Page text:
I have no doubt whatsoever that dogs, who are generally smarter and more caring than humans to begin with, can sense when people need them, and I have seen this personally on several occasions.
First, when they were both still alive, our beloved German Shepherd
, Kira (@RB), recognized that my elderly (mid-80's) mother-in-law required a gentler touch and always modified her usual rambunctious greeting to meet my MIL's physical limitations.
Second, our current Cairn Terrier, Frodo, aka CH. Caledonian JuniperBerry of Wolfpit, ALWAYS knows when my wife or I is not feeling well, and at these times he NEVER leaves the ill person's side.
Finally, Indiana, our always puppy
-like Golden Retriever
, realized early this summer that my wife needed an extra degree of protection while I was hospitalized with knee surgery and, very unlike her actual personality (she loves everyone and everything and could never harm a creature), Indy turned into a great watchdog while I was out of the house, barking to alert my wife of any and all visitors, whether a beloved playmate or simply the UPS guy/gal.
These are small incidences of the many ways in which dogs can sense that people need them and how they respond to these needs. No surprise, since, after all, God is Dog spelled backwards.
Ken De Koven + Frodo + Indiana + ArwenI Believe
I completely believe dogs can sense when you are going through something in your life. I will never forget, it was the afternoon after my mother's funeral, I got home and it was the first time I really had a chance to cry, I laid on my bed and my beagle Bailey crawled up next to me and started licking my face as I cried and then just laid his head on my cheek. When my mom did pass away it was very unexpected and she happen to be watching Bailey for me, when the paramedics came in they had to pull Bailey away from my mom because he refused to leave her side, he just wanted to be there and watch over her. So yes, pets do sense when you need them.
Saving just one dog won't change the world, but surely the world will change for that one dog!Maggie Could Tell I was in Distress
About 18 months ago I was in a severe health crisis and our white Lab Maggie would often sit up with me when I couldn't sleep. Some of the medicines I was taking at that time caused severe involuntary body motions or spasms, particularly when I was sleeping. In the early morning hours one night after I had dozed off to sleep in our loveseat, Maggie went to my wife Elaine, woke her and led her back to me. Maggie would stay a step or two in front of Elaine, looking back at her as if to make sure she was following her, until she got to me, where she sat down by me and whimpered. Elaine said that she could hardly tell that I was breathing, and every few seconds I would have a spasm. Obviously Maggie sensed that I was in distress and went to get Elaine for help. Similar events have happened more than this one time - Maggie has gone for help for me several times. We have no doubt that she can sense when I'm in trouble.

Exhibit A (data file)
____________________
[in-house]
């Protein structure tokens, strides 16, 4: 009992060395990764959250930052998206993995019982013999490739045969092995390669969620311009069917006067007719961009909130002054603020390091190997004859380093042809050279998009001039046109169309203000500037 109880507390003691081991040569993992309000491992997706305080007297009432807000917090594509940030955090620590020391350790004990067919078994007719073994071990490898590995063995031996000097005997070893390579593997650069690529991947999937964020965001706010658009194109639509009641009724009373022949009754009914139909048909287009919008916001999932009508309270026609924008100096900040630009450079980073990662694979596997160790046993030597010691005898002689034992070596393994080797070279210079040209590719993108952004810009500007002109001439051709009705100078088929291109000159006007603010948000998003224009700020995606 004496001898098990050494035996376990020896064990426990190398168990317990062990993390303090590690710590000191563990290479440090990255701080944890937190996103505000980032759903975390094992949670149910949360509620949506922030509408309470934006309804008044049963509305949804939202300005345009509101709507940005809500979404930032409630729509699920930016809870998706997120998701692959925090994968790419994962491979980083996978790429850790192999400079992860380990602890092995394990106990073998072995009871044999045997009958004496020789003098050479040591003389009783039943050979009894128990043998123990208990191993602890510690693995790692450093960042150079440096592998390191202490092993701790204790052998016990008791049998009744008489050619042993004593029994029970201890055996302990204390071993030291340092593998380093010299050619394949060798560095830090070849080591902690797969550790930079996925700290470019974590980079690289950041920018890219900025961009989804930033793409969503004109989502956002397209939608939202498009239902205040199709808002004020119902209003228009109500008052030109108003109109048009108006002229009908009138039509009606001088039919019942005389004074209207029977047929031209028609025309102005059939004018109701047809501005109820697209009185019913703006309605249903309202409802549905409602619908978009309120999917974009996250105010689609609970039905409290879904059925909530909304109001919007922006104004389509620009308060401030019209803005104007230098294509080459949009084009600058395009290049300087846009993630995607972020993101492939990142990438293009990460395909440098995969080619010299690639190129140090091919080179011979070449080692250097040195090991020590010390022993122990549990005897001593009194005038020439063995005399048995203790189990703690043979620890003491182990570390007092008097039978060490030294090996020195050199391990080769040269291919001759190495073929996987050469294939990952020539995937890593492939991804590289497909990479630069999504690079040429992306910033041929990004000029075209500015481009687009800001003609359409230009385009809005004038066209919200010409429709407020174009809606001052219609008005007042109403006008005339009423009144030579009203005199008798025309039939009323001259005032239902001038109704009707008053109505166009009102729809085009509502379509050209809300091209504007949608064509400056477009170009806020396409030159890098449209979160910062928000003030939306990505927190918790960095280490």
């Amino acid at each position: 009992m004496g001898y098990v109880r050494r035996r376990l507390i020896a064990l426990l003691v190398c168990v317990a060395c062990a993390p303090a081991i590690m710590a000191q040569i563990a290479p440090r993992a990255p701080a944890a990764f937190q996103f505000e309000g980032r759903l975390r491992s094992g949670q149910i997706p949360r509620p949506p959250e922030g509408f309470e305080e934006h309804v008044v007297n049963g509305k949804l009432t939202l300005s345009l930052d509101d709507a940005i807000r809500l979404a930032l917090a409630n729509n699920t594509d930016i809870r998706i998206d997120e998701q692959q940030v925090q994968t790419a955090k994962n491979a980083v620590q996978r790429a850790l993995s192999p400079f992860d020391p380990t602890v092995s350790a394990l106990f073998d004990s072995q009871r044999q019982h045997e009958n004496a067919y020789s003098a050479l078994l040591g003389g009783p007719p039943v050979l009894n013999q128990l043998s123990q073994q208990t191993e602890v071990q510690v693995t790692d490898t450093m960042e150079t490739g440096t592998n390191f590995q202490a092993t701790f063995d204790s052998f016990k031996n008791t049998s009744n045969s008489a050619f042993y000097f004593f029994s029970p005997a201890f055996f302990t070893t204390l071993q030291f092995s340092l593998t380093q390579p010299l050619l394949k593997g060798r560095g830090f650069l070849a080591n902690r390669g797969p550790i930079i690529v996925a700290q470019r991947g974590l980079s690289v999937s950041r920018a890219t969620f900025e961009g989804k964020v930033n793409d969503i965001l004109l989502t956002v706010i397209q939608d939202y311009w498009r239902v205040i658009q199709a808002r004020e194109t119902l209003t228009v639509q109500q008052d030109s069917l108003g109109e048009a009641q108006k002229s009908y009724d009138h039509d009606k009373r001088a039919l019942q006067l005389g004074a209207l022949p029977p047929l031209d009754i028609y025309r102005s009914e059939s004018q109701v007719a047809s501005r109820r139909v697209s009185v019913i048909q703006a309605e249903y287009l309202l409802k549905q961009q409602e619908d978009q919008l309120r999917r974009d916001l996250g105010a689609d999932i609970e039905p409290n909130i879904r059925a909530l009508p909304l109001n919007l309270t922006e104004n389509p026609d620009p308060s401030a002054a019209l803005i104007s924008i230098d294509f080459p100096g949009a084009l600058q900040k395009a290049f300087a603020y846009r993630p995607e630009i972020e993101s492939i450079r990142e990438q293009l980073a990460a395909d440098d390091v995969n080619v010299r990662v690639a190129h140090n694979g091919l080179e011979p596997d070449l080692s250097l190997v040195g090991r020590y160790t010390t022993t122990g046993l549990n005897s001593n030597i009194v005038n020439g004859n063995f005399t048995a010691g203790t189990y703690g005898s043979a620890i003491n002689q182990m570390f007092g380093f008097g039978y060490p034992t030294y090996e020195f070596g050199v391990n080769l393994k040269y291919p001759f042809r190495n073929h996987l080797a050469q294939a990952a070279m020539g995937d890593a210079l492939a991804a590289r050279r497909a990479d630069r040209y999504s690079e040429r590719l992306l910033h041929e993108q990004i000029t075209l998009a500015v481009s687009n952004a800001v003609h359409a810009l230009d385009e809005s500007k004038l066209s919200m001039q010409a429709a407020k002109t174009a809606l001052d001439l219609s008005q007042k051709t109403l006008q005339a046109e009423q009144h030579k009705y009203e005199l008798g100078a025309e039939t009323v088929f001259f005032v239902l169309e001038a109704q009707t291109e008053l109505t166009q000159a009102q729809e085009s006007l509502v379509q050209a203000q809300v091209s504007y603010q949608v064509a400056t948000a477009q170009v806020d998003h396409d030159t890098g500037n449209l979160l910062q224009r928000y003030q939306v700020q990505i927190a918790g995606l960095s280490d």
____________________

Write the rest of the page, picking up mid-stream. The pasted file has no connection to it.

Byron and Elaine MerrittAbby Puts A Blanket Over My Daughter When She is Sick
This is just a quick letter to tell you what my daughter experiences with her dog, abby, a pit bull/boxer. Abby is about 5 years old, a rescue dog as a pup. She was badly beaten up by a big lab when she was a baby. My daughter has had her since she was about 6 months old. They are very close and have a lot of special times together, but this incident really stretches my mind. My daughter was ill one day, laying on the couch. Abby went and got a blanket and laid it over my daughter, pulling it right up to her chin. I was amazed. This was not an accident, as Abby does this quite often now, whenever my daughter is ill. Surely this dog senses her master's need.
BJ RedmondThis Chained and Mean Dog Knew
A guy named Wayne and I were talking one day while we were out fishing about the keen senses of dogs. He said when he was a kid, one of his neighbors had a dog that was chained up. It made the typical path in a circle that dogs do when on chains. He said that all the kids in the neighborhood new not to get anywhere near that circle because the dog was just mean. One day a different neighbor kid that was disabled walked right through the middle of the circle. He said instead of the dog barking and growling, the dog continued to lay by his doghouse and casually watched the little boy walk through "his territory". Wayne said if any of the other neighbor kids had done that, the dog would have met them at the end of the chain. I personally use to take my dogs to a nursing home. My dogs were hunting breeds and tend to be a little more high strung and bouncy. But as soon I was walked through the doors the dogs were the most docile animals you ever saw. They would warm up to anyone there at the nursing home. The joy that the dogs and puppies I took brought to these peoples lives was priceless. Those dogs knew the moment required absolute gentleness. The joy brought into the nursing home on those days was some of the most fun times I experienced. The nursing home went form quiet to bubbly with the laughter and joy of those people.....priceless.